JOURNAL ARTICLE
RESEARCH SUPPORT, NON-U.S. GOV'T
RESEARCH SUPPORT, U.S. GOV'T, P.H.S.
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Trisomy recurrence: a reconsideration based on North American data.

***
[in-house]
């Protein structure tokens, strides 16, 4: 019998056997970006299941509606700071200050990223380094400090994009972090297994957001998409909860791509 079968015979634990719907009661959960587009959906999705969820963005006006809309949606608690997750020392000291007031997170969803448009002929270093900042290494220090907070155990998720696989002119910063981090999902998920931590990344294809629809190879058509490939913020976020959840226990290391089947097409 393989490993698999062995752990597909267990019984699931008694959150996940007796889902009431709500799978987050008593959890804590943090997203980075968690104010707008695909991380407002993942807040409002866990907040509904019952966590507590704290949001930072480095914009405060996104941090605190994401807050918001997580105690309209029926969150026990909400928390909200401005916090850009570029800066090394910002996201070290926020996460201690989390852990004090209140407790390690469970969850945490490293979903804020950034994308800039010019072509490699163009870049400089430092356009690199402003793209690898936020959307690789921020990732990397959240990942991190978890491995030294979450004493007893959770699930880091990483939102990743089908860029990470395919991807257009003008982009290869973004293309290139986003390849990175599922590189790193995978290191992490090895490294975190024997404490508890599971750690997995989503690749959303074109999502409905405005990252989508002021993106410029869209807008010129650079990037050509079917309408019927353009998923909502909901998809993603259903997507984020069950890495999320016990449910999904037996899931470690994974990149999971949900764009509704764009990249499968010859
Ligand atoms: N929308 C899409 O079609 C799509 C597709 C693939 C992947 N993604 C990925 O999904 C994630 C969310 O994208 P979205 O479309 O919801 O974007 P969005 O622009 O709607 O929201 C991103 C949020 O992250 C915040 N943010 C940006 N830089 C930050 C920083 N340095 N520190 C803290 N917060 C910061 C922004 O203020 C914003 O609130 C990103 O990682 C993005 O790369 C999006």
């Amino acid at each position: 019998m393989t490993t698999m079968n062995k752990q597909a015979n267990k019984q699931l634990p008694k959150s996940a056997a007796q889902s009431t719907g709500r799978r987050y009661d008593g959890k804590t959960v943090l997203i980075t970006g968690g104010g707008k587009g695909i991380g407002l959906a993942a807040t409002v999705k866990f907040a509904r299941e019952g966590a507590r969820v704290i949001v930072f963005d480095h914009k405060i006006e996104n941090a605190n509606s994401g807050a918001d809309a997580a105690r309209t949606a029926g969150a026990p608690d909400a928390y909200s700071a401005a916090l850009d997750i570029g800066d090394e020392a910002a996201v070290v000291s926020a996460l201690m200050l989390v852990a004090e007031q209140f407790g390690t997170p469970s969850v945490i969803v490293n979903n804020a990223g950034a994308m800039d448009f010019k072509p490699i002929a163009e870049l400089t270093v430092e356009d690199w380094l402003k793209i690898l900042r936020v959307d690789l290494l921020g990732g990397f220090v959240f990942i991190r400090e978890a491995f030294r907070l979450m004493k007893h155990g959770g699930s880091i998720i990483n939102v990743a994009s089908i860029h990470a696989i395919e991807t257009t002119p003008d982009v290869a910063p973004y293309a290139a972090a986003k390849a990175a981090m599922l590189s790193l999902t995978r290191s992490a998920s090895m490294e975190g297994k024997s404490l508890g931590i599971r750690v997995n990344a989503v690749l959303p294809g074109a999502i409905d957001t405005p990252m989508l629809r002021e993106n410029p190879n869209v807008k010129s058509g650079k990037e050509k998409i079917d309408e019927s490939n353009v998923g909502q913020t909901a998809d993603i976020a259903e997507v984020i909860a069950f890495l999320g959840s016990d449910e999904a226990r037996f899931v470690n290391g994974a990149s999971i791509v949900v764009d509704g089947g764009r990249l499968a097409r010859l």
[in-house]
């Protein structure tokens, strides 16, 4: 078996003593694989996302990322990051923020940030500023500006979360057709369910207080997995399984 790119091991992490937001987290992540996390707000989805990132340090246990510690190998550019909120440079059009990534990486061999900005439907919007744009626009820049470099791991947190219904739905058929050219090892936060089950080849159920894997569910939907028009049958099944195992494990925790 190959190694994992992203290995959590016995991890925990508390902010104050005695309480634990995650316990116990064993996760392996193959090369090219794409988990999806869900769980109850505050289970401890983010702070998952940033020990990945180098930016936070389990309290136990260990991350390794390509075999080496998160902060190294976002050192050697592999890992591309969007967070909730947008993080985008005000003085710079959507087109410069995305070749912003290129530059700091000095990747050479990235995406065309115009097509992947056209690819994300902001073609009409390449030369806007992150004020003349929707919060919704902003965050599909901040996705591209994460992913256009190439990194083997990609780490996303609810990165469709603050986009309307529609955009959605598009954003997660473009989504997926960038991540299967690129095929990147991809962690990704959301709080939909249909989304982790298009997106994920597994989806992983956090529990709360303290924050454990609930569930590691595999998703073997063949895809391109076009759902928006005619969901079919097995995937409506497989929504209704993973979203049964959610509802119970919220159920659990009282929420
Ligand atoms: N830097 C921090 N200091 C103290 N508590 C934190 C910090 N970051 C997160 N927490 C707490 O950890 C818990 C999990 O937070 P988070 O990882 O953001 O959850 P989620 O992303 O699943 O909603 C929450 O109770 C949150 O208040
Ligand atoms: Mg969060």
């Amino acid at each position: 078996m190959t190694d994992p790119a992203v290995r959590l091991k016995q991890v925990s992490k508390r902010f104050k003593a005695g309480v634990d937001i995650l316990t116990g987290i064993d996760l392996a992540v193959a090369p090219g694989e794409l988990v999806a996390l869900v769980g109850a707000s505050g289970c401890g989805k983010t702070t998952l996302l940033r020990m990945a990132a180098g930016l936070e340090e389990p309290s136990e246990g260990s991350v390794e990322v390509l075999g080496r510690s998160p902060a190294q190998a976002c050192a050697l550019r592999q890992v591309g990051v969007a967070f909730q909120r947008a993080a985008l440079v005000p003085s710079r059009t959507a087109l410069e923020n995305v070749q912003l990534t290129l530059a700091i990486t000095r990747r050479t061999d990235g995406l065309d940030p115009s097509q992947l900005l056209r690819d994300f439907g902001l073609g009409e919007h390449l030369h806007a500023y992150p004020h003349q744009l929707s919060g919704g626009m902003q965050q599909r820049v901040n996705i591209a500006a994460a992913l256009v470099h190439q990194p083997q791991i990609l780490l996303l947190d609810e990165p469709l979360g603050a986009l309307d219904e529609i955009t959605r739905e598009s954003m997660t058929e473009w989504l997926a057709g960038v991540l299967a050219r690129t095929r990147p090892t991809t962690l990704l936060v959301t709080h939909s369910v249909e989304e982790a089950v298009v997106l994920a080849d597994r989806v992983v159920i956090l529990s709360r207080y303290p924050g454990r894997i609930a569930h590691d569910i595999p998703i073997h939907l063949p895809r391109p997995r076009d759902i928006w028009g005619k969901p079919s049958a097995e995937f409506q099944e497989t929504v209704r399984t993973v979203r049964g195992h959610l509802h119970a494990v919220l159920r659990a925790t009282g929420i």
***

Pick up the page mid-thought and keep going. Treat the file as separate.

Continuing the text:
Few reliable data exist concerning the recurrence risk for individual trisomies or the risk for recurrence of trisomy for a different chromosome. We collected records from two sources: (1) prenatal diagnoses performed at the Hopital Sainte-Justine in Montreal and (2) karyotype analyses performed at Genzyme. Using the standardized morbidity ratio (SMR), we compared the observed number of trisomies at prenatal diagnosis with the expected numbers, given maternal age-specific rates (by single year). SMRs were calculated both for recurrence of the same trisomy (homotrisomy) and of a different trisomy (heterotrisomy). After all cases with an index trisomy 21 were combined, the SMR for homotrisomy was 2.4 (90% CI 1.6-3.4; P=.0005). For women with both the index trisomy and subsequent prenatal diagnosis at age <30 years, the SMR was 8.0; it was 2.1 for women with both pregnancies at age >/=30 years. For the other index viable trisomies (13, 18, XXX, and XXY) combined, the SMR for homotrisomy was 2.5 (90% CI 0.7-8.0). For heterotrisomy, the SMR after an index trisomy 21 was 2.3 (90% CI 1.5-3.8, P=.0007); the SMR did not vary with maternal age at the first trisomy. When all cases with index viable trisomies were combined, the SMR for heterotrisomy was 1.6 (90% CI 1.1-2.4; P=.04). For prenatal diagnoses following a nonviable trisomy diagnosed in a spontaneous abortion (from Genzyme data only), the SMR for a viable trisomy was 1.8 (90% CI 1.1-3.0; P=.04). The significantly increased risk for heterotrisomy supports the hypothesis that some women have a risk for nondisjunction higher than do others of the same age.

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